But why take my word on it alone? Consider the examples below. In each there is a simple zone using multiple sheets. I won’t tell you which of these use two layers, or four. Some, as you can see, use auxiliary sheets for where the fluid edge contacts the outer environment. In one example you’ll also see that I combined this method with the wavy floor trick I showed you earlier in the tutorial.
The lava, in particular, is accomplished using multiple sheet layers (more than two, consisting of non-translucent, translucent, and modulated layers) and even thinner sheets on the sides where the Lava touches the wall that have been edged with the vertex tool to create the illusion of a “burning contact” effect with the surrounding architecture. Aided by self-sourcing lighting this makes for some great fluid and is easily better than one sheet lava flows. The textures here with the lava are all custom, and as I said earlier it pays to invest in some custom textures to really hammer these methods home. For instance, I would use something like this for a custom modulation:
If you’re confused by how this all this is done, know that the same texture is used for the lowest and middle layers, sized and panned slightly uneven to each other. The top level is a modulation decal (much like what you would use for texture detail, a Bump, or what I refer to as a Macro in the next bit). It all comes together in a really believable lava current using only sheets, clever lighting, and refreshing texture choices. No meshes, and no tricks that any Unreal Editor can’t do on its own.
Want to see what else you can do?
You can take this further by combining the methods I showed you using Ice Textures to make wavy pool floors with the multi-layer technique you just read about to make quasi-reflective surfaces. We’re getting into advanced stuff now, and you have to know up front that this method is trickier to pull off. But if you do it right then the effect can be really cool. If you already have a vague idea of what I’m referring to then you remember the water surface mesh planes from Operation Na Pali, or the cubemaps introduced in Unreal Tournament 2003/2004. What I’m about to teach you now can be done in UE1 using meshes, and if you’re mapping/modding with the unofficial 227 patch then you already know that meshes are significantly more stable now in implementation, reducing the chances of that gnarly large mesh plane flicker syndrome that has prevented many mappers from making the most of ONP’s technique on UE1 since 2002. Though it probably isn’t perfect still and I have yet to play a SP pack that uses the method any better than ONP. Well, what if instead of meshes you use sheets? What you are about to learn now is merely an alternative method that gets the same effect across using BSP with only variable differences. I discovered this by accident sometime in 2006 and have only replicated in about seven instances good enough for public scrutiny.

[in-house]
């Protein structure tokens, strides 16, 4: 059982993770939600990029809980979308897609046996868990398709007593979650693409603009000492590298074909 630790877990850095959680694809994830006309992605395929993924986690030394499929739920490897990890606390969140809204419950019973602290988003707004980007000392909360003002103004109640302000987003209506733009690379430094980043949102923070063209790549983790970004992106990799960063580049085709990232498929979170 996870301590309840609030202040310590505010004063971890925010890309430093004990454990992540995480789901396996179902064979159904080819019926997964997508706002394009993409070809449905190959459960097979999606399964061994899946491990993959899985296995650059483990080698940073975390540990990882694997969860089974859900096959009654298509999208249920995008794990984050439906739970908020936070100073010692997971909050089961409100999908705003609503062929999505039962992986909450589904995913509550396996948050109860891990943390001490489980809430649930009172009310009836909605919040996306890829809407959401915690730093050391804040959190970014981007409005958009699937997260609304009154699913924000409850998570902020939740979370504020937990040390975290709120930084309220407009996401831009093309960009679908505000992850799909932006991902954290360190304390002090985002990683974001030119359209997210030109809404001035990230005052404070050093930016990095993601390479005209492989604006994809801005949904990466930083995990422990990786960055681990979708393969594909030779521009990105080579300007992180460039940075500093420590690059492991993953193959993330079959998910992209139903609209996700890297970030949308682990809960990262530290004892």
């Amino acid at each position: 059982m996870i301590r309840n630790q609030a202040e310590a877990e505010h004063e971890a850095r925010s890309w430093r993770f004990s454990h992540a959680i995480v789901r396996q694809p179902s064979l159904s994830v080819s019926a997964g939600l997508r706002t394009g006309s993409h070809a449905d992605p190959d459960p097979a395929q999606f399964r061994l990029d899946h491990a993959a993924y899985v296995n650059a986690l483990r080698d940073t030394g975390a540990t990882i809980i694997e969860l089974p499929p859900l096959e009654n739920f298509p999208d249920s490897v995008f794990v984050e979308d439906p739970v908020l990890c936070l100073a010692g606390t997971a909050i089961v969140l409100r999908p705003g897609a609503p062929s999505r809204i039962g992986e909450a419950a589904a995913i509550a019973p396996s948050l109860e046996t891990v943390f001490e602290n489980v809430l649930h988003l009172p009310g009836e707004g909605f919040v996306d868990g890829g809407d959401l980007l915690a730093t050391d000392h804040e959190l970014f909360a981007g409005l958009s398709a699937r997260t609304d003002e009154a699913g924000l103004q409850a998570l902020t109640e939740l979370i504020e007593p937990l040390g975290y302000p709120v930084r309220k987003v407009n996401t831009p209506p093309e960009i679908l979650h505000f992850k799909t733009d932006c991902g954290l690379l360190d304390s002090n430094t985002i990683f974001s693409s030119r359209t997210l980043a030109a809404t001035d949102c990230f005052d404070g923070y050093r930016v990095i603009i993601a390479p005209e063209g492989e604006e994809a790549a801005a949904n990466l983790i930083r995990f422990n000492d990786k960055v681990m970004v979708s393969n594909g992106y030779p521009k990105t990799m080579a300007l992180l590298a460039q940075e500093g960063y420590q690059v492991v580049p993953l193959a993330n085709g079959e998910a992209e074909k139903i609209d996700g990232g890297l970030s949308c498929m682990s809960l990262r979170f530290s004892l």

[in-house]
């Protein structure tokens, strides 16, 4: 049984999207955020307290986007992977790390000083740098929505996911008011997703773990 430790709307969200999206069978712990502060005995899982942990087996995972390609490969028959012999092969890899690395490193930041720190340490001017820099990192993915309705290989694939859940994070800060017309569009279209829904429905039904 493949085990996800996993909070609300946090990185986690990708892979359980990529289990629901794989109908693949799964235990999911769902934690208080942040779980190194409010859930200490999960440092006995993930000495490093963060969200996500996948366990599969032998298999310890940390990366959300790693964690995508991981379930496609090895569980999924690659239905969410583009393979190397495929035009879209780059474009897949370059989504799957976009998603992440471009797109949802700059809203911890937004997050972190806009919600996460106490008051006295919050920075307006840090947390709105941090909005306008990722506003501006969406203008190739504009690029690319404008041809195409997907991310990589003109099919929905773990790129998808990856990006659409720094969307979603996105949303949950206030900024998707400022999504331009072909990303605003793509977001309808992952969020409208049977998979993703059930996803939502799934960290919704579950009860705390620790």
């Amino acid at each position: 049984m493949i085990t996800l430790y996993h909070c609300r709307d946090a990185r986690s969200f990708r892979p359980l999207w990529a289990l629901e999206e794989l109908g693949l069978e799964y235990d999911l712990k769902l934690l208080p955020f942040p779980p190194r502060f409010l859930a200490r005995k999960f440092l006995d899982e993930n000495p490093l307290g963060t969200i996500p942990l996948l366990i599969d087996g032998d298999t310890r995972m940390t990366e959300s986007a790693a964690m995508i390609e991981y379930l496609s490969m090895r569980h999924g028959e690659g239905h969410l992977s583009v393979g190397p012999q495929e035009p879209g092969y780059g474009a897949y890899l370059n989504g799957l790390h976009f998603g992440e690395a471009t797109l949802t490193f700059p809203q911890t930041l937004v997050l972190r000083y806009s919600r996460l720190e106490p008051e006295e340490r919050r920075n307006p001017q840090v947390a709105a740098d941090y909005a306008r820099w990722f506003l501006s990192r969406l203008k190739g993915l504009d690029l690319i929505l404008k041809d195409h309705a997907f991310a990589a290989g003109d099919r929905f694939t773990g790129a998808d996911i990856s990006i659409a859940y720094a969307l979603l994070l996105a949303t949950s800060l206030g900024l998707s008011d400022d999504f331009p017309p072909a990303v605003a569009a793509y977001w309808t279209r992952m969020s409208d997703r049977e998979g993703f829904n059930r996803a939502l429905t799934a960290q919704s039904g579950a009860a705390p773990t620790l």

You’re either asking yourself “how?” or “Pffft, okay.” Well if you’re the latter, then screw you! Do it however you want. If you’re the former, let’s go over it.
Go into your level and take a screenshot looking up from where you want your water zone to be. For this tutorial I used the example seen in the second set of gifs and took a shot as I was looking at the ceiling while inside the gap where I planned to make the water zone. Usually, it’s better to do this before the zone is in place, but when the subtraction is already present. Think of it like standing in a drained pool.
Import the screenshot as a BMP into MyLevel or a custom package of your choosing and begin your multi-layered sheets. For this exercise, I’m using three. My highest layer is all modulation and my middle one is the screenshot I took (which will now, and forever forward be called the Reflection in this tutorial). The Screenshot should always be in the middle. Hammer that into your skull! My lowest sheet is the portal and I’m giving it a generic water texture. Normally I want to make it non-translucent, but it doesn’t have to be. Why would we want it to be, you ask? Well think of the player wading in your pool. From dry land, they will be seeing your Reflection on the surface, but if they submerge themselves and glance up you don’t want them seeing it as clearly then…no no. If all layers are translucent then this isn’t really a problem, and as you can see in the examples above I’ve accomplished it both ways. But when you make your Reflection non-translucent, it’s always best to follow up with making the layer beneath it also non-translucent. This way, when that pesky player’s eye goes under water and looks up, the “Reflection” will be blocked. In practice, one-sided sheets are a no go on this method. At least…when I’ve tried it.
Okay so, how to make the Reflection?